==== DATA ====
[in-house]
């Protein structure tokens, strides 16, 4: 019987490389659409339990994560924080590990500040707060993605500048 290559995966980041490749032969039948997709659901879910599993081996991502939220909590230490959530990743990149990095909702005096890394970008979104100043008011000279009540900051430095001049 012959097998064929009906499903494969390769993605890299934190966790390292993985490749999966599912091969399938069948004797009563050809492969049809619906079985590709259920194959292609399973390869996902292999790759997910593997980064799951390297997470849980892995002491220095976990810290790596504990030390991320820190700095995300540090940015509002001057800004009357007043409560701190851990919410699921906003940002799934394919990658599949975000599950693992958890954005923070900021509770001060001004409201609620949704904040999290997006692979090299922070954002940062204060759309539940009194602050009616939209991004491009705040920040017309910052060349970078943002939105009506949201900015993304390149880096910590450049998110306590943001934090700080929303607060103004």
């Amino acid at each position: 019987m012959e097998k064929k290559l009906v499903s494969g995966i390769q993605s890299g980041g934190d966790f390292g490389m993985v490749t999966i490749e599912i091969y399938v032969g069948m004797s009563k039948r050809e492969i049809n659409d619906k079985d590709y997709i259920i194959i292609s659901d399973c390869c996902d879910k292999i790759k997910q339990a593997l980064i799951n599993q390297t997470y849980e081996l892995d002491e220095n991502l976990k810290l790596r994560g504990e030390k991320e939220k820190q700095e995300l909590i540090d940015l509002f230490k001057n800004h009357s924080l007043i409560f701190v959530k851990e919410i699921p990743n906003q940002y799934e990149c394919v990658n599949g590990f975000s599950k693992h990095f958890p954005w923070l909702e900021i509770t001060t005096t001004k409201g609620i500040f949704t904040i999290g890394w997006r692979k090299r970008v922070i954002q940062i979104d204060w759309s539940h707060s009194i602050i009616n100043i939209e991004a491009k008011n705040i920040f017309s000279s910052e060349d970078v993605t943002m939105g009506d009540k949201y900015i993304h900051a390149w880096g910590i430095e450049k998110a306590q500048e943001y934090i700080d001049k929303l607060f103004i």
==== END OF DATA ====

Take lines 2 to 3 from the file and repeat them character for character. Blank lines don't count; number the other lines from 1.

């Protein structure tokens, strides 16, 4: 019987490389659409339990994560924080590990500040707060993605500048 290559995966980041490749032969039948997709659901879910599993081996991502939220909590230490959530990743990149990095909702005096890394970008979104100043008011000279009540900051430095001049 012959097998064929009906499903494969390769993605890299934190966790390292993985490749999966599912091969399938069948004797009563050809492969049809619906079985590709259920194959292609399973390869996902292999790759997910593997980064799951390297997470849980892995002491220095976990810290790596504990030390991320820190700095995300540090940015509002001057800004009357007043409560701190851990919410699921906003940002799934394919990658599949975000599950693992958890954005923070900021509770001060001004409201609620949704904040999290997006692979090299922070954002940062204060759309539940009194602050009616939209991004491009705040920040017309910052060349970078943002939105009506949201900015993304390149880096910590450049998110306590943001934090700080929303607060103004």
């Amino acid at each position: 019987m012959e097998k064929k290559l009906v499903s494969g995966i390769q993605s890299g980041g934190d966790f390292g490389m993985v490749t999966i490749e599912i091969y399938v032969g069948m004797s009563k039948r050809e492969i049809n659409d619906k079985d590709y997709i259920i194959i292609s659901d399973c390869c996902d879910k292999i790759k997910q339990a593997l980064i799951n599993q390297t997470y849980e081996l892995d002491e220095n991502l976990k810290l790596r994560g504990e030390k991320e939220k820190q700095e995300l909590i540090d940015l509002f230490k001057n800004h009357s924080l007043i409560f701190v959530k851990e919410i699921p990743n906003q940002y799934e990149c394919v990658n599949g590990f975000s599950k693992h990095f958890p954005w923070l909702e900021i509770t001060t005096t001004k409201g609620i500040f949704t904040i999290g890394w997006r692979k090299r970008v922070i954002q940062i979104d204060w759309s539940h707060s009194i602050i009616n100043i939209e991004a491009k008011n705040i920040f017309s000279s910052e060349d970078v993605t943002m939105g009506d009540k949201y900015i993304h900051a390149w880096g910590i430095e450049k998110a306590q500048e943001y934090i700080d001049k929303l607060f103004i």